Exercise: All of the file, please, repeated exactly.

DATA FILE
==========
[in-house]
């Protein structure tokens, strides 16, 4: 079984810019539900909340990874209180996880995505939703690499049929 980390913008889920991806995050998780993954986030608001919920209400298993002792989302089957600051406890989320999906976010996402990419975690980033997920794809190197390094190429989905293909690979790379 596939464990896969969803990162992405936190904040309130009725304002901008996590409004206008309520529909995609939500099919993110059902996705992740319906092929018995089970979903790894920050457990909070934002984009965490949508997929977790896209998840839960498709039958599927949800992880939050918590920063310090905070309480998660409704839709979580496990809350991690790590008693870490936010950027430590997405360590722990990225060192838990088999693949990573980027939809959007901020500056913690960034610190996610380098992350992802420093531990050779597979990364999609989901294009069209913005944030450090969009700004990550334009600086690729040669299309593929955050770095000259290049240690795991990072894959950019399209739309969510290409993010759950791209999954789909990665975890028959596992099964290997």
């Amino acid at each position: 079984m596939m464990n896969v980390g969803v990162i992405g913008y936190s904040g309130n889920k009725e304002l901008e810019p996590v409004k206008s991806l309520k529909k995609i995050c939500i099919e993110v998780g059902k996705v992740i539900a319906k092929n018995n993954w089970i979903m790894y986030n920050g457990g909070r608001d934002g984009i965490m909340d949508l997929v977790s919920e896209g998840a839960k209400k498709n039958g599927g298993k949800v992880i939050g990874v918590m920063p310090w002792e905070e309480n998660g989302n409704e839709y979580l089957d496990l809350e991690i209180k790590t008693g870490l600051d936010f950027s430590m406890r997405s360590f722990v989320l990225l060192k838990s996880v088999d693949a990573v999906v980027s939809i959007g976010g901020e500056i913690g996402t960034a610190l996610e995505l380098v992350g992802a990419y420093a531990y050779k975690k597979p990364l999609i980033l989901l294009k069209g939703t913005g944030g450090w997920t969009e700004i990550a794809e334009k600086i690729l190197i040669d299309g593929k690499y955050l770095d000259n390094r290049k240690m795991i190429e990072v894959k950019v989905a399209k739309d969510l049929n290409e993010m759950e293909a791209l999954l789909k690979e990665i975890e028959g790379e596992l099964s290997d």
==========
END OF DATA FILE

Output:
[in-house]
């Protein structure tokens, strides 16, 4: 079984810019539900909340990874209180996880995505939703690499049929 980390913008889920991806995050998780993954986030608001919920209400298993002792989302089957600051406890989320999906976010996402990419975690980033997920794809190197390094190429989905293909690979790379 596939464990896969969803990162992405936190904040309130009725304002901008996590409004206008309520529909995609939500099919993110059902996705992740319906092929018995089970979903790894920050457990909070934002984009965490949508997929977790896209998840839960498709039958599927949800992880939050918590920063310090905070309480998660409704839709979580496990809350991690790590008693870490936010950027430590997405360590722990990225060192838990088999693949990573980027939809959007901020500056913690960034610190996610380098992350992802420093531990050779597979990364999609989901294009069209913005944030450090969009700004990550334009600086690729040669299309593929955050770095000259290049240690795991990072894959950019399209739309969510290409993010759950791209999954789909990665975890028959596992099964290997």
């Amino acid at each position: 079984m596939m464990n896969v980390g969803v990162i992405g913008y936190s904040g309130n889920k009725e304002l901008e810019p996590v409004k206008s991806l309520k529909k995609i995050c939500i099919e993110v998780g059902k996705v992740i539900a319906k092929n018995n993954w089970i979903m790894y986030n920050g457990g909070r608001d934002g984009i965490m909340d949508l997929v977790s919920e896209g998840a839960k209400k498709n039958g599927g298993k949800v992880i939050g990874v918590m920063p310090w002792e905070e309480n998660g989302n409704e839709y979580l089957d496990l809350e991690i209180k790590t008693g870490l600051d936010f950027s430590m406890r997405s360590f722990v989320l990225l060192k838990s996880v088999d693949a990573v999906v980027s939809i959007g976010g901020e500056i913690g996402t960034a610190l996610e995505l380098v992350g992802a990419y420093a531990y050779k975690k597979p990364l999609i980033l989901l294009k069209g939703t913005g944030g450090w997920t969009e700004i990550a794809e334009k600086i690729l190197i040669d299309g593929k690499y955050l770095d000259n390094r290049k240690m795991i190429e990072v894959k950019v989905a399209k739309d969510l049929n290409e993010m759950e293909a791209l999954l789909k690979e990665i975890e028959g790379e596992l099964s290997d």